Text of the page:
Richard Schwartz, ME 1957

Richard Schwartz, ME 1957, is an aerospace engineer and executive who played a pioneering role in the development of Navstar GPS, the satellite-based navigation system.

After graduating from Cooper Union and earning an MBA from Pepperdine University in 1972, Schwartz began a 32-year career with Rockwell International.  He went on to lead development of rocket propulsion systems, the space shuttle Orbiter program, and the Saturn V program. From 1964 to 1973, Schwartz worked on development of the Saturn launch vehicle. 

He was named president of Rockwell International’s Rocketdyne in 1983 and remained in that position for six years, responsible for the company’s work as prime contractor on the space shuttle main engine.  In 1989 he became president of Hercules Aerospace Company, and from 1995 to 1999 was president and CEO of Alliant Techsystems.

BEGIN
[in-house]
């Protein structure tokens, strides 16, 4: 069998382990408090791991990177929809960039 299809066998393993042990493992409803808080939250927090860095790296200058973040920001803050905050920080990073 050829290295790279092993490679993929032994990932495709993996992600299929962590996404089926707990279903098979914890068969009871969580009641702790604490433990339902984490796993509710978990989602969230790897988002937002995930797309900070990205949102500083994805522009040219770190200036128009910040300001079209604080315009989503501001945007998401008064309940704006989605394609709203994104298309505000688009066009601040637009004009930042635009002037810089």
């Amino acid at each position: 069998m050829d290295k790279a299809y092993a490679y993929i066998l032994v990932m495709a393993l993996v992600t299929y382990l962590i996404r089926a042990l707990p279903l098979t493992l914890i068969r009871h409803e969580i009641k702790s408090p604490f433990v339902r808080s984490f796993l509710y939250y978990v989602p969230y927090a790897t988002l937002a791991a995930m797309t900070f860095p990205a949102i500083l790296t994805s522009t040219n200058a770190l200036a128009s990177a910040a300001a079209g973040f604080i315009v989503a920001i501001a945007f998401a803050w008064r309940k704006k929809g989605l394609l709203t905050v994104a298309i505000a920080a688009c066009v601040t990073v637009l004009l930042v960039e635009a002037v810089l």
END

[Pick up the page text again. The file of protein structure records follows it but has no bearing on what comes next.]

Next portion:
Richard Schwartz received a NASA Public Service Award in 1972 and a NASA Certificate of Appreciation in 1973.  In 1998 he was named to the United States Space Foundation’s Space Technology Hall of Fame for his innovations in GPS technology. Richard Schwartz served as a member of the Board of Trustees of Cooper Union and received the 2001 CUAA Alumnus of the Year Award.

Richard Schwartz received the 1990 CUAA Gano Dunn Award and was inducted into The Cooper Union Hall of Fame in 2009. Richard also received the 2019 Queen Elizabeth Prize for Engineering

Additional Links

The Creators of GPS just won the Queen Elizabeth Prize for Engineering, Time Magazine, February 12, 2019. Link